There is an ongoing debate about the potential benefits of greater frequency and depth of disclosure. It should be borne in mind, however, that the material disclosed would be useful only the extent that the information is reliable and, to the extent consistent with reliability, is economically relevant.
Another issue is whether and how the presumably independent auditors of corporations (CPAs) should be more effectively regulated. CPAs have been criticized for providing both consulting and other non-audit services. The critics assume fear of losing fees from non-audit services has discouraged or prevented CPAs from standing up to clients who want to misinform investors. We wonder why, if the loss of fee income has this detrimental effect on CPAs’ integrity, larger fees for higher quality or more risky audit work would not be similarly detrimental? We also question whether, if CPAs were legally prohibited from offering non-audit services, the costs to shareholders of less efficient and higher cost audits would not exceed the benefits they might get from this legal change. In the end, we believe that the market should decide. Corporations should disclose in greater detail than is now required the nature of the non-auditing services obtained from their auditors.
A new administrative organization that would be charged with disciplining CPAs also has been proposed. This oversight body, termed a “Public Regulatory Organization” (PRO) in a bill introduced by Representatives Oxley and Baker, would have the authority and responsibility to discipline CPAs who sign the financial statements of publicly traded corporations. Presumably, it would do its job better than the SEC, the American Institute of Certified Public Accountants (AICPA), or state boards of accountancy that issue and can revoke CPA certificates, because at least two-thirds of the proposed PRO’s members would not be CPAs. Errant CPAs, indeed, might need more effective discipline and ought to pay a greater price than at present for permitting clients to deceive investors. However, we observe that the SEC, which has had the power to discipline CPAs who attest statements of registrants for a very long time, presumably is an organization independent of CPAs. Hence, we question the value of a new administrative agency that would do what the SEC can do now.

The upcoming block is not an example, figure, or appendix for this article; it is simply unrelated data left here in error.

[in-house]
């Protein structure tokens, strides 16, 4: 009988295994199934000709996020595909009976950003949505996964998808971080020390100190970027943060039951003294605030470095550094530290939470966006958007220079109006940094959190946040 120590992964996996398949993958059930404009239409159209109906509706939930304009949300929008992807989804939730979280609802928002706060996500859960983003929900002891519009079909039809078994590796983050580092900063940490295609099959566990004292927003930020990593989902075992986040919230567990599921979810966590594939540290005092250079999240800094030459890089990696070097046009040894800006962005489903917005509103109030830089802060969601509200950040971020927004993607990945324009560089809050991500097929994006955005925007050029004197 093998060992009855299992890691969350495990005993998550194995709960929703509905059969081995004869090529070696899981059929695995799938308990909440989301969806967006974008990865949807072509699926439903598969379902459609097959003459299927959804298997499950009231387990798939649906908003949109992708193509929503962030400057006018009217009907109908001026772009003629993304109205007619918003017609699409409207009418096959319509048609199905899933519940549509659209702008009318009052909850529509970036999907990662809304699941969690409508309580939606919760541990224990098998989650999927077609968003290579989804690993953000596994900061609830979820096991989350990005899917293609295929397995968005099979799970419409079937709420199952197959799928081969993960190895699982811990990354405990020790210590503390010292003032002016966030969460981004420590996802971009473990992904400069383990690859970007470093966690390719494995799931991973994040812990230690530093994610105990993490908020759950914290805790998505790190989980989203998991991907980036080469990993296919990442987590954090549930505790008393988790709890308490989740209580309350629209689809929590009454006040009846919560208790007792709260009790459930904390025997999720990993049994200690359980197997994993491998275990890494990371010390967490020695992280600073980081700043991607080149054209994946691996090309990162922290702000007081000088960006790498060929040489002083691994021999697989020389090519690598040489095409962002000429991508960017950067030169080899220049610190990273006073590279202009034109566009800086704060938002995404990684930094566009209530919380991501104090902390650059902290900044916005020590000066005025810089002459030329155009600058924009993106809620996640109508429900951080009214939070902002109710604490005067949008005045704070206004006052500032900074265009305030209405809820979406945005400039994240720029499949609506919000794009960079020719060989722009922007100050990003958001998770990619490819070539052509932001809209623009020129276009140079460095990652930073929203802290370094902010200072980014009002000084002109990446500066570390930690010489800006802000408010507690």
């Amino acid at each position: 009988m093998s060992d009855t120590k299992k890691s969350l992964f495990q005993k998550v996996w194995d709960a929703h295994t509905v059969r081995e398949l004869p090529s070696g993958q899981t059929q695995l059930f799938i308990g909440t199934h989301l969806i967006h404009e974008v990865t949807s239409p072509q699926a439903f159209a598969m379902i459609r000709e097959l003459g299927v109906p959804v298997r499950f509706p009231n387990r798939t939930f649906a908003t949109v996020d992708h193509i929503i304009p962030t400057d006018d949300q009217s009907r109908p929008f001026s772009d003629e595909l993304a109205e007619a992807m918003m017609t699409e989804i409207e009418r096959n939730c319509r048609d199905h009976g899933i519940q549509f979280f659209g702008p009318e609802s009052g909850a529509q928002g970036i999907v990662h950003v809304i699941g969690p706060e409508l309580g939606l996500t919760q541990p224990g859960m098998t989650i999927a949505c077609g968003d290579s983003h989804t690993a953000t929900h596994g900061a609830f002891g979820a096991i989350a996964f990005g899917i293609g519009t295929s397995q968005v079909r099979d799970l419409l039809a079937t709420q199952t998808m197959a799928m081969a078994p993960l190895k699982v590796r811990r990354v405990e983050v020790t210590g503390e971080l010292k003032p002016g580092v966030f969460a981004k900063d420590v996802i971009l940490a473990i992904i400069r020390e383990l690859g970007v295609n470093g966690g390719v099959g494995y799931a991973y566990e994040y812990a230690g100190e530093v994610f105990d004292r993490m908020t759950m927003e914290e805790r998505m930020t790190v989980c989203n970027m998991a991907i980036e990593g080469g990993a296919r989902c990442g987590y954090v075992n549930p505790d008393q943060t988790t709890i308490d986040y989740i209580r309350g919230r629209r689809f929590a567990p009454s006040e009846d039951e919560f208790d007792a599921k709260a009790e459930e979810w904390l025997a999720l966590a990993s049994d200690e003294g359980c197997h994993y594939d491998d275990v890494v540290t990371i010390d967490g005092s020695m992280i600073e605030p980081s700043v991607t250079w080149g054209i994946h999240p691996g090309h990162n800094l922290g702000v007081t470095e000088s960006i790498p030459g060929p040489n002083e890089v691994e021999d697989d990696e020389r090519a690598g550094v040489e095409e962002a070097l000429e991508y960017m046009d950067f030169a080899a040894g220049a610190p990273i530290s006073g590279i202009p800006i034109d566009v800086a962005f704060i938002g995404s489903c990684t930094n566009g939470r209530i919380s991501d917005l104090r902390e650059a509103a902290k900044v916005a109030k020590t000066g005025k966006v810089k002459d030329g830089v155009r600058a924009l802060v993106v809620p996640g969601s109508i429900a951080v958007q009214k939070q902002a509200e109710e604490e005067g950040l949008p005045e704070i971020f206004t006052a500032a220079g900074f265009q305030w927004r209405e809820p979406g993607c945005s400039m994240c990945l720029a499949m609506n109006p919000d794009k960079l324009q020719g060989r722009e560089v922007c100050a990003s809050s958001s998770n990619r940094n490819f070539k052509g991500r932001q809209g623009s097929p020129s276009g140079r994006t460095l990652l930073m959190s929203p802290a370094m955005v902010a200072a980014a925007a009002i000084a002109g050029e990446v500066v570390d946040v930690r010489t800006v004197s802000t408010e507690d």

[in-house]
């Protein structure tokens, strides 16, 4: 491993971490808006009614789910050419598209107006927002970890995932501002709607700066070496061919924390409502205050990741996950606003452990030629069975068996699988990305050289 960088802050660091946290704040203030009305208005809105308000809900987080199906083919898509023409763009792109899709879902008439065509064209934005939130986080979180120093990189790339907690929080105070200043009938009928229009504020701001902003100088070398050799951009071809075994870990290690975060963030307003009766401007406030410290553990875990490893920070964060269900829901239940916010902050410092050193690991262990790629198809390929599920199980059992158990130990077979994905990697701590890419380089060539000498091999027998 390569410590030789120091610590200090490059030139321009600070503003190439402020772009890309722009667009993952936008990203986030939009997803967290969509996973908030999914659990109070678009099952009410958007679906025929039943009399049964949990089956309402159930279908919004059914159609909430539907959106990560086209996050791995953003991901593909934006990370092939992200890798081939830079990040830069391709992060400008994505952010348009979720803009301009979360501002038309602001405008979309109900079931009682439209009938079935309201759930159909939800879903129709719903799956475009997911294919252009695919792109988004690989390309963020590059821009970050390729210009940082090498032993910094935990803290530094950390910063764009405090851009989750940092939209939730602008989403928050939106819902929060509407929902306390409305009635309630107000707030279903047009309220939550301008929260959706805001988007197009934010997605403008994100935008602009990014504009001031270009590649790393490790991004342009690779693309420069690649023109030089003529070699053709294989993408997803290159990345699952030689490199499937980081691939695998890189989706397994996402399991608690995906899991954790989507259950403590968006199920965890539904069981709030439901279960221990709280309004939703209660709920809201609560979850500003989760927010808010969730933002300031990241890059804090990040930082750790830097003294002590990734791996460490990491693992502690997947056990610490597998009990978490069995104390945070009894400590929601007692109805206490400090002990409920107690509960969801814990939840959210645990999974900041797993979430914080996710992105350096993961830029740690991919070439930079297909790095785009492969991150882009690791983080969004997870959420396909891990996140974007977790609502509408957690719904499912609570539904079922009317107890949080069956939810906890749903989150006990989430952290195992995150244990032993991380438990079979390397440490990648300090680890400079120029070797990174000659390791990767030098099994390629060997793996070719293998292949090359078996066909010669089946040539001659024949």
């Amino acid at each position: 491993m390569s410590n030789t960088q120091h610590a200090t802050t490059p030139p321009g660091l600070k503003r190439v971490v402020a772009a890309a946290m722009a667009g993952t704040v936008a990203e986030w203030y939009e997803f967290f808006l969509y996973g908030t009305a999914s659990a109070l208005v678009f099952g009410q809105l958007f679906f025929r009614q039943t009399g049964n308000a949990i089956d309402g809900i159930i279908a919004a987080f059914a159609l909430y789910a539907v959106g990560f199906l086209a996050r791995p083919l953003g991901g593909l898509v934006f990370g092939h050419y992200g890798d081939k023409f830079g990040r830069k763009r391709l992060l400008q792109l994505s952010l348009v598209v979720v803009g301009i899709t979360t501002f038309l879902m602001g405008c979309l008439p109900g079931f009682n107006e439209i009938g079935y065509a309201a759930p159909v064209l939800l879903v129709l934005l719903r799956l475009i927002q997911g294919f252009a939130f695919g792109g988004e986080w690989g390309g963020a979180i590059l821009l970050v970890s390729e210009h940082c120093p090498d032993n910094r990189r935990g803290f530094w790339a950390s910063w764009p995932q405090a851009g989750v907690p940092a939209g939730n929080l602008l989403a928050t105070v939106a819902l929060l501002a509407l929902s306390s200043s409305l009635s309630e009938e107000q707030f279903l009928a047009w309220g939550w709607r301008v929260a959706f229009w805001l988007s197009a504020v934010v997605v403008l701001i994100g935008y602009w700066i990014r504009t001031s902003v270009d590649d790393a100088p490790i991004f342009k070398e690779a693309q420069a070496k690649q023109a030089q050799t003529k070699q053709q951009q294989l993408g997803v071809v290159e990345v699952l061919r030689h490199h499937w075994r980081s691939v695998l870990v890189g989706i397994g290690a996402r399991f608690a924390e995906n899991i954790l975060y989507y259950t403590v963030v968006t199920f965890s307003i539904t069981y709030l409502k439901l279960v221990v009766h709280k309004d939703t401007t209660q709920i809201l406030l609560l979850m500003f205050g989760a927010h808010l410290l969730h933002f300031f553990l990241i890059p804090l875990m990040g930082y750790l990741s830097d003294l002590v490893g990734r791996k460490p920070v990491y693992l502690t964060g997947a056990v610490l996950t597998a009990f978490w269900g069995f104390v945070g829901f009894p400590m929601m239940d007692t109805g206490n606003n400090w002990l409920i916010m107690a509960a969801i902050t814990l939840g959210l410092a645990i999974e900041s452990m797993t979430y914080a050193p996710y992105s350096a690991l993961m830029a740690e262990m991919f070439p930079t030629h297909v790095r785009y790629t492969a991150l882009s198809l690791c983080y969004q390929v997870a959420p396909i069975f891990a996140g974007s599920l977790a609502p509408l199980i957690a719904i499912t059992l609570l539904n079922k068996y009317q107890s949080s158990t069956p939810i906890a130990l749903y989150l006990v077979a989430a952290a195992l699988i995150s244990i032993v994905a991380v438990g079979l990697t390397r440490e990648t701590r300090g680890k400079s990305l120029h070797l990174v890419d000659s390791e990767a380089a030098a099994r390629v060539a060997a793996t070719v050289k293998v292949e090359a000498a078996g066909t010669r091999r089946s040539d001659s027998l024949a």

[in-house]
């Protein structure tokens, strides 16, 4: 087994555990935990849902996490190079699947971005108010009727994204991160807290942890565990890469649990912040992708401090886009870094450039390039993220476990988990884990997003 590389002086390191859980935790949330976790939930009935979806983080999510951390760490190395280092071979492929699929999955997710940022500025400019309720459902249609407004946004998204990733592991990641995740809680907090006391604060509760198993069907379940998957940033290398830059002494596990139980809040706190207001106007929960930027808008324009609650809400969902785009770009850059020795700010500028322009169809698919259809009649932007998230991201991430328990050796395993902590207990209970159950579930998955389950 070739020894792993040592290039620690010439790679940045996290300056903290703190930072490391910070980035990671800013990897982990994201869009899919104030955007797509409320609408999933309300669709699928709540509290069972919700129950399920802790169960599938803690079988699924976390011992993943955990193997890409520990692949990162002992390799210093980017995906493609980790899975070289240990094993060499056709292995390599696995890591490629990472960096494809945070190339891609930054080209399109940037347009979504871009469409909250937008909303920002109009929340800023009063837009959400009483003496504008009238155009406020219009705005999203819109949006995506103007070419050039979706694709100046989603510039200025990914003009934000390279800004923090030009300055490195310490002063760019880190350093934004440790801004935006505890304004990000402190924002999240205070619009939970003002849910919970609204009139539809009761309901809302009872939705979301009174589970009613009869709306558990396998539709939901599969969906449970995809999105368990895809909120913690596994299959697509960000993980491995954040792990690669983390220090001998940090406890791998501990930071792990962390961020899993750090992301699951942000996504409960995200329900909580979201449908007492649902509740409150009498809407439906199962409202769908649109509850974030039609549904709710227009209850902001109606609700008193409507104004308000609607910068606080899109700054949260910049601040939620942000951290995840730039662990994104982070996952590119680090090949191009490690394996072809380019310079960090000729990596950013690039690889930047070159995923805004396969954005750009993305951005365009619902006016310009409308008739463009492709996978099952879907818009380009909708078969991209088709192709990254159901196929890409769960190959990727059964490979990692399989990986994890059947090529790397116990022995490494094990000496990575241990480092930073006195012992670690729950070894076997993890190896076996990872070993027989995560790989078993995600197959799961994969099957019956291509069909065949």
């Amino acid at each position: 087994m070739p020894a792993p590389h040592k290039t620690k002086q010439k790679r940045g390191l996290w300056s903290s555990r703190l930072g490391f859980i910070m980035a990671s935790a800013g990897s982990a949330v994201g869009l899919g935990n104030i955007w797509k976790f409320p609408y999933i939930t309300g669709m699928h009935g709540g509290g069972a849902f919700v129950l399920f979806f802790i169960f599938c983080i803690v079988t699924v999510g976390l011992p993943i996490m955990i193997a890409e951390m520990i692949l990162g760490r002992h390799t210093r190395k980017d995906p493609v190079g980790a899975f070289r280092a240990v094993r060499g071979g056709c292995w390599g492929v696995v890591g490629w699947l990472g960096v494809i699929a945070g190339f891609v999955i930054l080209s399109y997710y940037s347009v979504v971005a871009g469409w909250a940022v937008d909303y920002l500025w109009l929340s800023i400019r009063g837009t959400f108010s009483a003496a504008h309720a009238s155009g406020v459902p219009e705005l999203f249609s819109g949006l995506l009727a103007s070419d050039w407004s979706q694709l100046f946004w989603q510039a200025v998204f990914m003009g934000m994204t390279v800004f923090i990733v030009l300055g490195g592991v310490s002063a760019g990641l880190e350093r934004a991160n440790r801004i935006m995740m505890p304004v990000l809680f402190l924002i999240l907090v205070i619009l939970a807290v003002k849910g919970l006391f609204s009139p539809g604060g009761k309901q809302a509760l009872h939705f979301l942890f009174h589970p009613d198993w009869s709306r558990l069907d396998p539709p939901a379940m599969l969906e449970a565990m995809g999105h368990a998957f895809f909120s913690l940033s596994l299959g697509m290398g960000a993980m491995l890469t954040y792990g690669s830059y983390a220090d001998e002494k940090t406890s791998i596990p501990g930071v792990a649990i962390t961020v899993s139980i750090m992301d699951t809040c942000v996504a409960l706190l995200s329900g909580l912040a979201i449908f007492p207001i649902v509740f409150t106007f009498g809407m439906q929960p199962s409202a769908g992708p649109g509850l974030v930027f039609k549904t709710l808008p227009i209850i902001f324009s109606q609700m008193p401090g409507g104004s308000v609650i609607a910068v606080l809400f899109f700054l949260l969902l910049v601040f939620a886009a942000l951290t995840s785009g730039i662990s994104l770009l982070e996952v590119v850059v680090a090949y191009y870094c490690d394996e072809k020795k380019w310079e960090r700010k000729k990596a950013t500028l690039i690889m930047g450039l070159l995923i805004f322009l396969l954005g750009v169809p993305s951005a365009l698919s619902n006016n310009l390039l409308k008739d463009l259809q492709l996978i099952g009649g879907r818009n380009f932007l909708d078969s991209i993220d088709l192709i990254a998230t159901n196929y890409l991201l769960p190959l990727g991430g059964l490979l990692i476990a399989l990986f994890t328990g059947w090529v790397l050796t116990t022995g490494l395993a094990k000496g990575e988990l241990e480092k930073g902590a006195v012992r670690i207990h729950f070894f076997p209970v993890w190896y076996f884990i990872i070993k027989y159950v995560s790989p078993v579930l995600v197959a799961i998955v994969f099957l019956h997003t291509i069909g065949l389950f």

The Oxley, Baker “Corporate and Auditing Accountability, Responsibility, and Transparency Act” proposes some legislative changes that might benefit investors, although we believe that it may well impose more costs than achieve benefits. It appears to us that the Securities Acts already give the SEC sufficient power to undertake to discipline the public accounting profession, if this were necessary and desirable. We urge the SEC and FASB to revisit its requirement for financial instruments to be stated at fair values when these values cannot be reliably determined. We also urge the Congress not to rush to enact legislation until more is known about the precise manner and extent to which inadequate accounting or auditing standards or incapable or even dishonest CPAs were the source of the losses to investors and employees of Enron and other publicly traded corporations.